Yet Jaimati was able to find support from an engineer at the local ward office who was keen on building community toilets in Siddharth Nagar and agreed to initiate the process. Since in Mumbai community toilets are taken care of by local Community Based Organizations (CBOs), Jaimati and his team registered as a CBO with the local government and identified the best location for the future toilet block. Municipal engineers visited the location and approved it.
Shortly afterwards, however, the engineer who had initiated the process was transferred to another department. His replacement did not wish to risk placing toilets on mangrove lands. Instead, a ‘Firte Sauchalay’ (moving toilet) appeared in the settlement.
But Jaimati and his team’s struggle was not over.
After only two days, the toilet disappeared again. The local government had swiftly removed it following a complaint lodged by residents of the nearby middle class residential buildings. From the city government’s perspective, the toilet had served its purpose anyway. During the two days of the moving toilet’s presence, a ‘Swachh Sarvekshan’ team – SBM’s competitive ranking agency – had visited the city and their two-day inspection had paved the way for declaring Mumbai ODF.
The city government had installed makeshift solutions and quick fixes to ensure that an ODF claim could be made. In another astute tweak, it interpreted ‘Sanitation for All’ to mean only the pre-2000 residents of Mumbai. January 1, 2000, was the cut-off date for slum regularisation and later settlements are not considered eligible for basic services. Although on paper this policy has been done away with, it is still being practised on the ground.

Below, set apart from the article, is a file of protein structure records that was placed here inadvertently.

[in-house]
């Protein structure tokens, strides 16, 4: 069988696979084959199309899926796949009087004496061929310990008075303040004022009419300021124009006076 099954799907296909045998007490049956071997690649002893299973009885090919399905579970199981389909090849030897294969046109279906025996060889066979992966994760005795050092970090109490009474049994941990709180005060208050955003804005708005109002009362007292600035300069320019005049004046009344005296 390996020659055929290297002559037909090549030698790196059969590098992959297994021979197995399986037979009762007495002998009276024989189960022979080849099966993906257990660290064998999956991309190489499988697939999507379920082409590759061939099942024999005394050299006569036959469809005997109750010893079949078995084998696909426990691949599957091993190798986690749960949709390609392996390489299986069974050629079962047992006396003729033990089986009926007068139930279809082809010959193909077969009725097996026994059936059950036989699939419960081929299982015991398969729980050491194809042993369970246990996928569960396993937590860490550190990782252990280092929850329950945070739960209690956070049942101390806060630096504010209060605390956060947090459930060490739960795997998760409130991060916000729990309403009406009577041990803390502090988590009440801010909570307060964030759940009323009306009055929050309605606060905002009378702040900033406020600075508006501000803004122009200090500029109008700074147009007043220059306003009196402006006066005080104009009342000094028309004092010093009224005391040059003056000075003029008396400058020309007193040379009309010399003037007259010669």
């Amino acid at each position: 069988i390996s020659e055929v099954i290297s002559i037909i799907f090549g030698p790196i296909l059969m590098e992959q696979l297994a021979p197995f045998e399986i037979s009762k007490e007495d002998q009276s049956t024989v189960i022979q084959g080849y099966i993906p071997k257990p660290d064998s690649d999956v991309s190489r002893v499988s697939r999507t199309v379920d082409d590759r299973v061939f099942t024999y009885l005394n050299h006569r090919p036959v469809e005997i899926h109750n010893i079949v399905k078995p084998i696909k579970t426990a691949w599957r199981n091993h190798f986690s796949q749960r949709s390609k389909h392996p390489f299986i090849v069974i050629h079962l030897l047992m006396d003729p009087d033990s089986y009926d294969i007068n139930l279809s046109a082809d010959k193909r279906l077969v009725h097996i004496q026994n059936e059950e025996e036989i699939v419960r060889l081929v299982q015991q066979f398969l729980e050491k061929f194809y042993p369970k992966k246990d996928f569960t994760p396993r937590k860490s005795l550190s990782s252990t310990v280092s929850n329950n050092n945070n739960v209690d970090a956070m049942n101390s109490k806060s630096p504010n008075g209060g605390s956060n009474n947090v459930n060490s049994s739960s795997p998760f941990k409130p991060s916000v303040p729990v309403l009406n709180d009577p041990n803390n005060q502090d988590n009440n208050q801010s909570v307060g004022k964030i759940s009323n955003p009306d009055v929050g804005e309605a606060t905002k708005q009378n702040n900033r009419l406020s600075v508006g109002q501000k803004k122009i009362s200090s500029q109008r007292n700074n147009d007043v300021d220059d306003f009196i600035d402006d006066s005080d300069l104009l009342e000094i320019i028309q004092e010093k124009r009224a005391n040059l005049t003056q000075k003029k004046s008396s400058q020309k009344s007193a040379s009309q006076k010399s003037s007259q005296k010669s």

In Siddharth Nagar, in 2018 the local government delivered four portable toilets (portaloos) in another attempt for a quick fix. The units were not connected to water or electricity. Waste was not collected in septic tanks as intended, but rather directed into the nallah because the settlement’s four portaloos had been placed in a location where they could not be reached by desludging vehicles.
Three out of the four portable toilets are now defunct. To this day, no community toilets have been constructed in Siddharth Nagar. The local government has been fending off inquiries about the delay with half-baked excuses. Residents are once again using the toilets that they had built themselves.
As the previous paragraphs demonstrate, the reality of India’s SBM couldn’t be further from the spirit of Sanitation for All. Mechanisms need to be put in place to hold local governments accountable if leaving no one behind is to become more than a guiding principle.
The core issues around India’s struggle to provide access to basic services were reported to the UN Special Rapporteur on the Human Rights to Safe Drinking Water and Sanitation, Léo Heller, who included them in his report.
#Grit is an initiative of The Wire dedicated to the coverage of manual scavenging and sanitation and their linkages with caste, gender, policy and apathy.
Purva Dewoolkar currently works for the ‘Transforming M-Ward’ project at the Tata Institute of Social Sciences as a programme coordinator. She is an architect, urban designer by training.